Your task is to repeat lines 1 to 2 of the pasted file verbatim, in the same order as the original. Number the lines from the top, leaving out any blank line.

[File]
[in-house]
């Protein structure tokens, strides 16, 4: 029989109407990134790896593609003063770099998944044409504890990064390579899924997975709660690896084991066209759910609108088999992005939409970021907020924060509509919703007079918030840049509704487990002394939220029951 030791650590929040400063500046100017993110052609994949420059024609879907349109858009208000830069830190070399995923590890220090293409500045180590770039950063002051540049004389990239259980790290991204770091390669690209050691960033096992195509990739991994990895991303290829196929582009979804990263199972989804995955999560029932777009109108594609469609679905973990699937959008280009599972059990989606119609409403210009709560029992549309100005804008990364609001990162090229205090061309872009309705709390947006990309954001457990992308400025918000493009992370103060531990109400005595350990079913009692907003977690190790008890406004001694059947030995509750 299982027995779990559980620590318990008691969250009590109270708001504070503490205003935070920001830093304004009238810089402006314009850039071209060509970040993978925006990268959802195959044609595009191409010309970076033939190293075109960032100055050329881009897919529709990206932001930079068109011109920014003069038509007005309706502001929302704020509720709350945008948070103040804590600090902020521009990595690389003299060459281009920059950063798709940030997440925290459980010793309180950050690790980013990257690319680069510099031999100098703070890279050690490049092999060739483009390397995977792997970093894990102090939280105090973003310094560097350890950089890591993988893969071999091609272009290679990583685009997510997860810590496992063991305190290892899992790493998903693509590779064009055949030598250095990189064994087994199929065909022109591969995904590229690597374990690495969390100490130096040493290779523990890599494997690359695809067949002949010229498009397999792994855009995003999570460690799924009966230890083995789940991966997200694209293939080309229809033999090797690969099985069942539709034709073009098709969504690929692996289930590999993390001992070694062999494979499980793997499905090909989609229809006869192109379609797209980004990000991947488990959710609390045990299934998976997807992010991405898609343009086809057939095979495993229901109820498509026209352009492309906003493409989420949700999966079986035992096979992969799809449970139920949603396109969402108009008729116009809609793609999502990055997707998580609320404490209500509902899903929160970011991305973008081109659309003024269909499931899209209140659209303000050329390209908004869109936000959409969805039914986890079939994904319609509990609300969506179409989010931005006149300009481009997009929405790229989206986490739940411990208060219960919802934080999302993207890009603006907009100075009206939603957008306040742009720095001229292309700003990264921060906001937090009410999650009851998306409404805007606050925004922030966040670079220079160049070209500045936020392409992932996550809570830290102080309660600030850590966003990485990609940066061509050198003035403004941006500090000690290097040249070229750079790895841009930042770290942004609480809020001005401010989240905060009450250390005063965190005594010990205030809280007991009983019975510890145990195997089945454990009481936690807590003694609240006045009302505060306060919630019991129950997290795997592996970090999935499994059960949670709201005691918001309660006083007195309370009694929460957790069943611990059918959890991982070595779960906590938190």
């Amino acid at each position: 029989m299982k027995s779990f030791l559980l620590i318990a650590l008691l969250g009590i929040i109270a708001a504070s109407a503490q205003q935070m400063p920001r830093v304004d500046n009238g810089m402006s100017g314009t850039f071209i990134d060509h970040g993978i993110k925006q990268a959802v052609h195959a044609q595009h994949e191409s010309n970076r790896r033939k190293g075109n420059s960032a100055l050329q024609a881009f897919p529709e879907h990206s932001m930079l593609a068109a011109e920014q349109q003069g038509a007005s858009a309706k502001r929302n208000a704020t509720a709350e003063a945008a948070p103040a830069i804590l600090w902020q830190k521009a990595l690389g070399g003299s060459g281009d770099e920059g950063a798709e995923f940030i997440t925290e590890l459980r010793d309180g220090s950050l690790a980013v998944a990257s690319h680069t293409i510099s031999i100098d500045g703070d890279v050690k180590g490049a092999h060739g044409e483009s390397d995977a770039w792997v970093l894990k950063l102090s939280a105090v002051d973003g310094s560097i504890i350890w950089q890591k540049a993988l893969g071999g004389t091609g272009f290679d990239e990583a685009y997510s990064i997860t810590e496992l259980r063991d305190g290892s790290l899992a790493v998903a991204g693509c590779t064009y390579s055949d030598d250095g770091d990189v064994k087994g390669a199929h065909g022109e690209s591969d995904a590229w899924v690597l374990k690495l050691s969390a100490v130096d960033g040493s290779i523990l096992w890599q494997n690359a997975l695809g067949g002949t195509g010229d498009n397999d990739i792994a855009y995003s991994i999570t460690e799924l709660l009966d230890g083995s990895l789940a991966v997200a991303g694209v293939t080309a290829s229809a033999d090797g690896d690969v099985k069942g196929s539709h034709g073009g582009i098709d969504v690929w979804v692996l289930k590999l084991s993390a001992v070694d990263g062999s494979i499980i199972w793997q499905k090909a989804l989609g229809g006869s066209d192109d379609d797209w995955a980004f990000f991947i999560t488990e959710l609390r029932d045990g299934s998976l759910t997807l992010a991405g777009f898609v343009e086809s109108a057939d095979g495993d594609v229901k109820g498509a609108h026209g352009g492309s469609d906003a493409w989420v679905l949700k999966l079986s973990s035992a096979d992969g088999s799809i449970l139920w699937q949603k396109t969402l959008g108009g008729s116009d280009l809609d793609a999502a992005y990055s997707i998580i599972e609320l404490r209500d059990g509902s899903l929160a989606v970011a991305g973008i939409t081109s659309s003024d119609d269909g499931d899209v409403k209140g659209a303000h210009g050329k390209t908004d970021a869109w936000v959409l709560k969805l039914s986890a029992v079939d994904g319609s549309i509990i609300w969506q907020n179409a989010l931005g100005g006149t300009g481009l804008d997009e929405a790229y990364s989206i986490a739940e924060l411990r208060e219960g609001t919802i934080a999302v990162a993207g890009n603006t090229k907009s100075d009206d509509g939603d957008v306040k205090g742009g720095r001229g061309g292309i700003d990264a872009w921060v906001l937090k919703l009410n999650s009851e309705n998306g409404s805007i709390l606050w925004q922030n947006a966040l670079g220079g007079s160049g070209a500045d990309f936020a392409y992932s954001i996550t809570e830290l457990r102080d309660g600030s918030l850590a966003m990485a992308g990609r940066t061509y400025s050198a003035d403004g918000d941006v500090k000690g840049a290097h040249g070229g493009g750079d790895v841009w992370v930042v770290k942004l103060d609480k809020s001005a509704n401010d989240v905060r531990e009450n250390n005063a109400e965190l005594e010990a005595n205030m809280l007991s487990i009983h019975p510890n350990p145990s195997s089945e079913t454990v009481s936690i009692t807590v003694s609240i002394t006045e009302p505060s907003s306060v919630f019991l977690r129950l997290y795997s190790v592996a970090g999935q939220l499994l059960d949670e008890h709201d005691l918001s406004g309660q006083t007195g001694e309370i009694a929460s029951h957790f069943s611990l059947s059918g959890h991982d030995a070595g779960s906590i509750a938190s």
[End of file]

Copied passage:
[in-house]
């Protein structure tokens, strides 16, 4: 029989109407990134790896593609003063770099998944044409504890990064390579899924997975709660690896084991066209759910609108088999992005939409970021907020924060509509919703007079918030840049509704487990002394939220029951 030791650590929040400063500046100017993110052609994949420059024609879907349109858009208000830069830190070399995923590890220090293409500045180590770039950063002051540049004389990239259980790290991204770091390669690209050691960033096992195509990739991994990895991303290829196929582009979804990263199972989804995955999560029932777009109108594609469609679905973990699937959008280009599972059990989606119609409403210009709560029992549309100005804008990364609001990162090229205090061309872009309705709390947006990309954001457990992308400025918000493009992370103060531990109400005595350990079913009692907003977690190790008890406004001694059947030995509750 299982027995779990559980620590318990008691969250009590109270708001504070503490205003935070920001830093304004009238810089402006314009850039071209060509970040993978925006990268959802195959044609595009191409010309970076033939190293075109960032100055050329881009897919529709990206932001930079068109011109920014003069038509007005309706502001929302704020509720709350945008948070103040804590600090902020521009990595690389003299060459281009920059950063798709940030997440925290459980010793309180950050690790980013990257690319680069510099031999100098703070890279050690490049092999060739483009390397995977792997970093894990102090939280105090973003310094560097350890950089890591993988893969071999091609272009290679990583685009997510997860810590496992063991305190290892899992790493998903693509590779064009055949030598250095990189064994087994199929065909022109591969995904590229690597374990690495969390100490130096040493290779523990890599494997690359695809067949002949010229498009397999792994855009995003999570460690799924009966230890083995789940991966997200694209293939080309229809033999090797690969099985069942539709034709073009098709969504690929692996289930590999993390001992070694062999494979499980793997499905090909989609229809006869192109379609797209980004990000991947488990959710609390045990299934998976997807992010991405898609343009086809057939095979495993229901109820498509026209352009492309906003493409989420949700999966079986035992096979992969799809449970139920949603396109969402108009008729116009809609793609999502990055997707998580609320404490209500509902899903929160970011991305973008081109659309003024269909499931899209209140659209303000050329390209908004869109936000959409969805039914986890079939994904319609509990609300969506179409989010931005006149300009481009997009929405790229989206986490739940411990208060219960919802934080999302993207890009603006907009100075009206939603957008306040742009720095001229292309700003990264921060906001937090009410999650009851998306409404805007606050925004922030966040670079220079160049070209500045936020392409992932996550809570830290102080309660600030850590966003990485990609940066061509050198003035403004941006500090000690290097040249070229750079790895841009930042770290942004609480809020001005401010989240905060009450250390005063965190005594010990205030809280007991009983019975510890145990195997089945454990009481936690807590003694609240006045009302505060306060919630019991129950997290795997592996970090999935499994059960949670709201005691918001309660006083007195309370009694929460957790069943611990059918959890991982070595779960906590938190």